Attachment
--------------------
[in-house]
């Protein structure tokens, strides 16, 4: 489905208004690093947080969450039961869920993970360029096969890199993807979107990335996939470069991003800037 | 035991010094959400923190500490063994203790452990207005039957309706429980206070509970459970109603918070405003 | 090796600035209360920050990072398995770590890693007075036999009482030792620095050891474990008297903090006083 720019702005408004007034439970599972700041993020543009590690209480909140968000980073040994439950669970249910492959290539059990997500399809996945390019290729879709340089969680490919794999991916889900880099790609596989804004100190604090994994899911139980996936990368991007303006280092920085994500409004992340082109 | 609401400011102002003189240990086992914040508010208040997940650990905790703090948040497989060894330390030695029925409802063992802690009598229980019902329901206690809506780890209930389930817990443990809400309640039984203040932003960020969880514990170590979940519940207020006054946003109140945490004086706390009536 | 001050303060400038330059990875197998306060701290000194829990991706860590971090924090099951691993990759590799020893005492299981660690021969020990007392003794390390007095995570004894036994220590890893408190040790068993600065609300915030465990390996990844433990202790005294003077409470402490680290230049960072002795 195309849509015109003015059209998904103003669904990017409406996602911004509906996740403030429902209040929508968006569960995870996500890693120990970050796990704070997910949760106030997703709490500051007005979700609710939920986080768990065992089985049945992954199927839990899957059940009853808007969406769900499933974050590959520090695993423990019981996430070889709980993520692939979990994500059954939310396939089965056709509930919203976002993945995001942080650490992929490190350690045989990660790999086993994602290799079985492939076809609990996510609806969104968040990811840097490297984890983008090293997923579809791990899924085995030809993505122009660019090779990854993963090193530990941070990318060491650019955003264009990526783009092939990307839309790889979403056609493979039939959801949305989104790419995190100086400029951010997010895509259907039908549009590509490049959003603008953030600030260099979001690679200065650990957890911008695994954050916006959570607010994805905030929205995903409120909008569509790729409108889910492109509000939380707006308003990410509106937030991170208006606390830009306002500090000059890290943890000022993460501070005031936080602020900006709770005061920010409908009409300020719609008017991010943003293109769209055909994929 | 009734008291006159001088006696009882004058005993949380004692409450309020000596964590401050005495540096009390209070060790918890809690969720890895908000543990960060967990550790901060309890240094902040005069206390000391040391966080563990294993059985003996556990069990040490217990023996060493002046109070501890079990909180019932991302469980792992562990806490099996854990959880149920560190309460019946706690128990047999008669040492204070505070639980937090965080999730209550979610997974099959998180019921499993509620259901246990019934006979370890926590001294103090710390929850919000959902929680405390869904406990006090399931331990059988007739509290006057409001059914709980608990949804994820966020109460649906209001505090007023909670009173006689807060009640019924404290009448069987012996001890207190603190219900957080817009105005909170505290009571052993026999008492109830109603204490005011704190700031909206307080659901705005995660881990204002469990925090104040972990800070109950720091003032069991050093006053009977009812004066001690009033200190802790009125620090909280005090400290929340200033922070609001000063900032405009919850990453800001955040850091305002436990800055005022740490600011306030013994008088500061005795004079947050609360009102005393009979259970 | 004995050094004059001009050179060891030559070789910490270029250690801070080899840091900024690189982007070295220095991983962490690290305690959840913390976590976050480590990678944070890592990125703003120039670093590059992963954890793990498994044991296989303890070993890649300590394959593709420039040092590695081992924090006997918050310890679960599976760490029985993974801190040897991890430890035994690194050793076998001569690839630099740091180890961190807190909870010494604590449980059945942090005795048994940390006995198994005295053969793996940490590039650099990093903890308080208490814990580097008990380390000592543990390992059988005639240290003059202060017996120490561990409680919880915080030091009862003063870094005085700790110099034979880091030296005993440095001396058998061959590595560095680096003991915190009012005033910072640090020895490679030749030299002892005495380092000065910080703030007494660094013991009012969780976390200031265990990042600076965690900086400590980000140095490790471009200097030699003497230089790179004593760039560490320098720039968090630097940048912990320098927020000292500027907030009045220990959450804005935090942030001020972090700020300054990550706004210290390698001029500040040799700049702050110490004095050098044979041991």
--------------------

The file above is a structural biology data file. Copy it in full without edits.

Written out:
[in-house]
């Protein structure tokens, strides 16, 4: 489905208004690093947080969450039961869920993970360029096969890199993807979107990335996939470069991003800037 | 035991010094959400923190500490063994203790452990207005039957309706429980206070509970459970109603918070405003 | 090796600035209360920050990072398995770590890693007075036999009482030792620095050891474990008297903090006083 720019702005408004007034439970599972700041993020543009590690209480909140968000980073040994439950669970249910492959290539059990997500399809996945390019290729879709340089969680490919794999991916889900880099790609596989804004100190604090994994899911139980996936990368991007303006280092920085994500409004992340082109 | 609401400011102002003189240990086992914040508010208040997940650990905790703090948040497989060894330390030695029925409802063992802690009598229980019902329901206690809506780890209930389930817990443990809400309640039984203040932003960020969880514990170590979940519940207020006054946003109140945490004086706390009536 | 001050303060400038330059990875197998306060701290000194829990991706860590971090924090099951691993990759590799020893005492299981660690021969020990007392003794390390007095995570004894036994220590890893408190040790068993600065609300915030465990390996990844433990202790005294003077409470402490680290230049960072002795 195309849509015109003015059209998904103003669904990017409406996602911004509906996740403030429902209040929508968006569960995870996500890693120990970050796990704070997910949760106030997703709490500051007005979700609710939920986080768990065992089985049945992954199927839990899957059940009853808007969406769900499933974050590959520090695993423990019981996430070889709980993520692939979990994500059954939310396939089965056709509930919203976002993945995001942080650490992929490190350690045989990660790999086993994602290799079985492939076809609990996510609806969104968040990811840097490297984890983008090293997923579809791990899924085995030809993505122009660019090779990854993963090193530990941070990318060491650019955003264009990526783009092939990307839309790889979403056609493979039939959801949305989104790419995190100086400029951010997010895509259907039908549009590509490049959003603008953030600030260099979001690679200065650990957890911008695994954050916006959570607010994805905030929205995903409120909008569509790729409108889910492109509000939380707006308003990410509106937030991170208006606390830009306002500090000059890290943890000022993460501070005031936080602020900006709770005061920010409908009409300020719609008017991010943003293109769209055909994929 | 009734008291006159001088006696009882004058005993949380004692409450309020000596964590401050005495540096009390209070060790918890809690969720890895908000543990960060967990550790901060309890240094902040005069206390000391040391966080563990294993059985003996556990069990040490217990023996060493002046109070501890079990909180019932991302469980792992562990806490099996854990959880149920560190309460019946706690128990047999008669040492204070505070639980937090965080999730209550979610997974099959998180019921499993509620259901246990019934006979370890926590001294103090710390929850919000959902929680405390869904406990006090399931331990059988007739509290006057409001059914709980608990949804994820966020109460649906209001505090007023909670009173006689807060009640019924404290009448069987012996001890207190603190219900957080817009105005909170505290009571052993026999008492109830109603204490005011704190700031909206307080659901705005995660881990204002469990925090104040972990800070109950720091003032069991050093006053009977009812004066001690009033200190802790009125620090909280005090400290929340200033922070609001000063900032405009919850990453800001955040850091305002436990800055005022740490600011306030013994008088500061005795004079947050609360009102005393009979259970 | 004995050094004059001009050179060891030559070789910490270029250690801070080899840091900024690189982007070295220095991983962490690290305690959840913390976590976050480590990678944070890592990125703003120039670093590059992963954890793990498994044991296989303890070993890649300590394959593709420039040092590695081992924090006997918050310890679960599976760490029985993974801190040897991890430890035994690194050793076998001569690839630099740091180890961190807190909870010494604590449980059945942090005795048994940390006995198994005295053969793996940490590039650099990093903890308080208490814990580097008990380390000592543990390992059988005639240290003059202060017996120490561990409680919880915080030091009862003063870094005085700790110099034979880091030296005993440095001396058998061959590595560095680096003991915190009012005033910072640090020895490679030749030299002892005495380092000065910080703030007494660094013991009012969780976390200031265990990042600076965690900086400590980000140095490790471009200097030699003497230089790179004593760039560490320098720039968090630097940048912990320098927020000292500027907030009045220990959450804005935090942030001020972090700020300054990550706004210290390698001029500040040799700049702050110490004095050098044979041991």